1. That’s a great story! I love to hear people’s “Star Wars Stories.” And it’s definitely escapism at its best–it’s comforting on so many levels. I hope it made that crappy year a lot better for you. And Threepio’s grown on me over the years, and as I said, he was great in TROS. Thanks for reading!

      Liked by 1 person

  2. Hello Tina, the Alessandro Pautasso image makes me think Anakin used cheap paint or chrome on Threepio and it’s all chipping off!
    And yes that protrusion on his head has been there all the time though it does vary in length depending on the scene/film and whether or not you are looking at a digital model of him (sometimes the 3D model would omit the spike to cut down on the framework of the model especially if the model was viewed at a distance and wasn’t necessary for accuracy). I was a member of a lightsaber owners forum and another gentleman on that site was a former LucasArts/ILM 3D artist and built the Threepio character you see in the ILM/X-Labs Holographic IR game that came out a few years ago. His 3D Threepio was also used in The Force Awakens in the Rebellion Hangar scenes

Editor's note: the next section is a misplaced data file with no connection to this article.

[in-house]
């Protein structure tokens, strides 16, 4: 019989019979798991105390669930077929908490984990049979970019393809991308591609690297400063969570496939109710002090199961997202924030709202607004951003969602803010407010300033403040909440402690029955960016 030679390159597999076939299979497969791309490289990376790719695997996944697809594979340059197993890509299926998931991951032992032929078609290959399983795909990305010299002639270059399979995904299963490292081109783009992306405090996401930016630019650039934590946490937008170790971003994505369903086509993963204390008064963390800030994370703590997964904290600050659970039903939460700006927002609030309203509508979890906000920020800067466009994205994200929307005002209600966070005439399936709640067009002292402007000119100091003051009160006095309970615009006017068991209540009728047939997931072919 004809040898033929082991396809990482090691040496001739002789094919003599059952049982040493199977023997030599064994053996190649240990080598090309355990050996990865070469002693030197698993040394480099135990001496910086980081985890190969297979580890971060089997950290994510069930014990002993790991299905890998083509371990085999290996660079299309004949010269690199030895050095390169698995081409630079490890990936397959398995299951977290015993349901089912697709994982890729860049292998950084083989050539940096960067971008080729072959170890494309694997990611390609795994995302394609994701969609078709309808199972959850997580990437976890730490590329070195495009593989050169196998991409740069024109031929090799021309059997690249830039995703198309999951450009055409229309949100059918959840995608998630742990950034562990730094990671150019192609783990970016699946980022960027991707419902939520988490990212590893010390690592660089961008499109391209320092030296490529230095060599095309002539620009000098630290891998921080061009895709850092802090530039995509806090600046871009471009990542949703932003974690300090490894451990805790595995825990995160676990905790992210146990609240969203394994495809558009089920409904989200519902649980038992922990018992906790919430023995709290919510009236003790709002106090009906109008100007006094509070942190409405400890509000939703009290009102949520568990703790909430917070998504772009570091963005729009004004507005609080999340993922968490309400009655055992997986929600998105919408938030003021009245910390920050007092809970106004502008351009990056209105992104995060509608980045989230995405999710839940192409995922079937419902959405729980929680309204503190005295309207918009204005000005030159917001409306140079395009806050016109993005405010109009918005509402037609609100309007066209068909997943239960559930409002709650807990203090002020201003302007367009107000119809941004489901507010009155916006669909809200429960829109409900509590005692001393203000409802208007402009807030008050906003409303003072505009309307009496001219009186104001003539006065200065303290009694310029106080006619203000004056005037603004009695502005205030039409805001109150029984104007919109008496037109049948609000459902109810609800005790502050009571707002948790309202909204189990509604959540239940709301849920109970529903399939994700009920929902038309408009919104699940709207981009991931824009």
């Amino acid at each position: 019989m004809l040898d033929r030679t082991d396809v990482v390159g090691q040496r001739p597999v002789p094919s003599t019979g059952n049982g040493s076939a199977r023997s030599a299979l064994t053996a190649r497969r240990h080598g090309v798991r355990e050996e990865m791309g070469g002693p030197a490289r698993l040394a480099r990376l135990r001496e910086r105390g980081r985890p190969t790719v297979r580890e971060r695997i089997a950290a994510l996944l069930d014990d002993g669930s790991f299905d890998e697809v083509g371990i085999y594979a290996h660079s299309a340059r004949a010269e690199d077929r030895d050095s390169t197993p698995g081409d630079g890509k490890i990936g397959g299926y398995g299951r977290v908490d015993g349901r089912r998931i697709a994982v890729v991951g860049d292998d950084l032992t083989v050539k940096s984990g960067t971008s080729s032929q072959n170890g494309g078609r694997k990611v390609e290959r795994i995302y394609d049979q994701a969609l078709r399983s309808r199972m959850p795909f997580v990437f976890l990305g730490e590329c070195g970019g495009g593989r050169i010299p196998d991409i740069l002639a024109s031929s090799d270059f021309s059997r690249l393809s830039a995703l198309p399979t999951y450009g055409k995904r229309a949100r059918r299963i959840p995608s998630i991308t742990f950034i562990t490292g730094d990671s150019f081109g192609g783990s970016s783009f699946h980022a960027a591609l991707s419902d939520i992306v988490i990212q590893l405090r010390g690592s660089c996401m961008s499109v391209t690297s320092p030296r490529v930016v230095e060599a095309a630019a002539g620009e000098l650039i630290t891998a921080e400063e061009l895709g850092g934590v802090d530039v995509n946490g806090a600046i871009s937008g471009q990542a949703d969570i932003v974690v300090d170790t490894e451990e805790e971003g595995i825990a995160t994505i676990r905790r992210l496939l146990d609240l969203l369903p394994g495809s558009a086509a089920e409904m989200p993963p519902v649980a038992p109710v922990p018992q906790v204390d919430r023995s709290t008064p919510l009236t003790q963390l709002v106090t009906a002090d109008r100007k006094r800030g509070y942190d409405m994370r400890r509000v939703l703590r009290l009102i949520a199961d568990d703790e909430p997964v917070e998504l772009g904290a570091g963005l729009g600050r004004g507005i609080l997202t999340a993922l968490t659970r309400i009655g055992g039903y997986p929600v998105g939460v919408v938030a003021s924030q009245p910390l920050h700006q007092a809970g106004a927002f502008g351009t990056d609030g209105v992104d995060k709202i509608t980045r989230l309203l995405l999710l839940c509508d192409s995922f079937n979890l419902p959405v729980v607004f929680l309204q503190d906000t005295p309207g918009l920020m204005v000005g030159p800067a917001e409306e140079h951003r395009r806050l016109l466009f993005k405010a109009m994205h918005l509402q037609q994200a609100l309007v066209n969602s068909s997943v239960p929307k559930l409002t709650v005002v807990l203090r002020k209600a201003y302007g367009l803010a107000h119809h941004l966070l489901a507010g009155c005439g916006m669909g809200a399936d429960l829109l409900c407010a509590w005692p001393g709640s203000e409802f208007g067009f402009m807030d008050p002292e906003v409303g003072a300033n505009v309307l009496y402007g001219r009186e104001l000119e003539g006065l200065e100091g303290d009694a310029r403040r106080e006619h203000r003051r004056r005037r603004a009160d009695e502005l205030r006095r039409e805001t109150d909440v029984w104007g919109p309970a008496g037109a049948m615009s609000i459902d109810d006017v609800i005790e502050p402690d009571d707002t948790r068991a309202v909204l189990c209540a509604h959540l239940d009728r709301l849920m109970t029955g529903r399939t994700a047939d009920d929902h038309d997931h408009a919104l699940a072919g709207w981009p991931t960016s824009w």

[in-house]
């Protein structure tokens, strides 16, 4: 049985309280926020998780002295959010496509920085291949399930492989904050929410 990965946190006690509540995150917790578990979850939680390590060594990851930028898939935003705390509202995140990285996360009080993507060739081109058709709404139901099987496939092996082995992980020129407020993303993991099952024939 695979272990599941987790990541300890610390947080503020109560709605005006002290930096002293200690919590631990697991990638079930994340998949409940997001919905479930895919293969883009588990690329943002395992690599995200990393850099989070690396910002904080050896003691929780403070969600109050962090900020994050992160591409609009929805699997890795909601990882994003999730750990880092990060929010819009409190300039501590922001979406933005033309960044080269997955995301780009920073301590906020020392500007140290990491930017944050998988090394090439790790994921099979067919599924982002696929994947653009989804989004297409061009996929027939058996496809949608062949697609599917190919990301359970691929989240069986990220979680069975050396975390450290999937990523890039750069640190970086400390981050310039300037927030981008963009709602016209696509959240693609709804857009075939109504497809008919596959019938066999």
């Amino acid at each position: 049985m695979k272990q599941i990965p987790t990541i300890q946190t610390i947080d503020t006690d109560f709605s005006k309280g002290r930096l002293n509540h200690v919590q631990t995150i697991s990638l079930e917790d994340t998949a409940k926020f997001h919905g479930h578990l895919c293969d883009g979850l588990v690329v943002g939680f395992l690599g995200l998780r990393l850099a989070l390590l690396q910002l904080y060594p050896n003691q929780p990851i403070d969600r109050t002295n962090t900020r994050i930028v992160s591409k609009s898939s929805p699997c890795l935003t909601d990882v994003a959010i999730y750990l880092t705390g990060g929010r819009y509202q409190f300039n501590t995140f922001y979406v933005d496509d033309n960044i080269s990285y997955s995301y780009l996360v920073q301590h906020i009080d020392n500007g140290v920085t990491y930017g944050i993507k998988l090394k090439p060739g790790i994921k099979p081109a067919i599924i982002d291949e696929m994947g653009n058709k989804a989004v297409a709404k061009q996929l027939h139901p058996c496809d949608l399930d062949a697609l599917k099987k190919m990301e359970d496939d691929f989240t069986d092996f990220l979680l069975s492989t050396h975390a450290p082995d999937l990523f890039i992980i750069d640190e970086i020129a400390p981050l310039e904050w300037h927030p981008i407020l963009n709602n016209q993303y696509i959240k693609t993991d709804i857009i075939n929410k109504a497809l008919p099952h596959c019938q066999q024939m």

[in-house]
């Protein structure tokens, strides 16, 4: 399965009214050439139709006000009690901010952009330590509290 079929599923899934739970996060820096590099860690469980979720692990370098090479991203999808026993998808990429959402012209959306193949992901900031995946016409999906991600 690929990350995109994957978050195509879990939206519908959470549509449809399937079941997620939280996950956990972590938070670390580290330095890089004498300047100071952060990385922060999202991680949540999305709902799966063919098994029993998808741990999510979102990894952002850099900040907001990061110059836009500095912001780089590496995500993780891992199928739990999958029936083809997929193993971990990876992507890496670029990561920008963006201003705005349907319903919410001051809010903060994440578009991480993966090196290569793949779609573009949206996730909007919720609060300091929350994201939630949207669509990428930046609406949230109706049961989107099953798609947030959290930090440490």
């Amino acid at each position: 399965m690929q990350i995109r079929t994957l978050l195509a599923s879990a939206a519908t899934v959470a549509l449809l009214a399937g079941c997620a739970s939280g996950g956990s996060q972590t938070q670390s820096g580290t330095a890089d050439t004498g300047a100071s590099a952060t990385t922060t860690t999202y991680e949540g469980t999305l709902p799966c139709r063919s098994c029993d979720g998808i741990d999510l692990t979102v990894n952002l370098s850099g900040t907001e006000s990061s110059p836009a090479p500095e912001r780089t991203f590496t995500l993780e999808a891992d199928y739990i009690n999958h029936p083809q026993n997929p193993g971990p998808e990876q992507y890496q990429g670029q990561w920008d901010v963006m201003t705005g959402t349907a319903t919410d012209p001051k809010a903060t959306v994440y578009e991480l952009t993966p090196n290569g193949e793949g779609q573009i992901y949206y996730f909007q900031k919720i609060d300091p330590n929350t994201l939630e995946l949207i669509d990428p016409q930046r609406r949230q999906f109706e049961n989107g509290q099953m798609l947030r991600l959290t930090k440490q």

Liked by 2 people

      1. Hi there, yes I’ve “met” some really interesting people but sadly the forum closed and I lost contact with the guy but I had fun discussing Theatrical Stage lighting and 3D design (I studied to be a Theatre Stage Technician/Sound Engineer so got to play with some really big lightsabers! Well, big spotlights anyway 😁)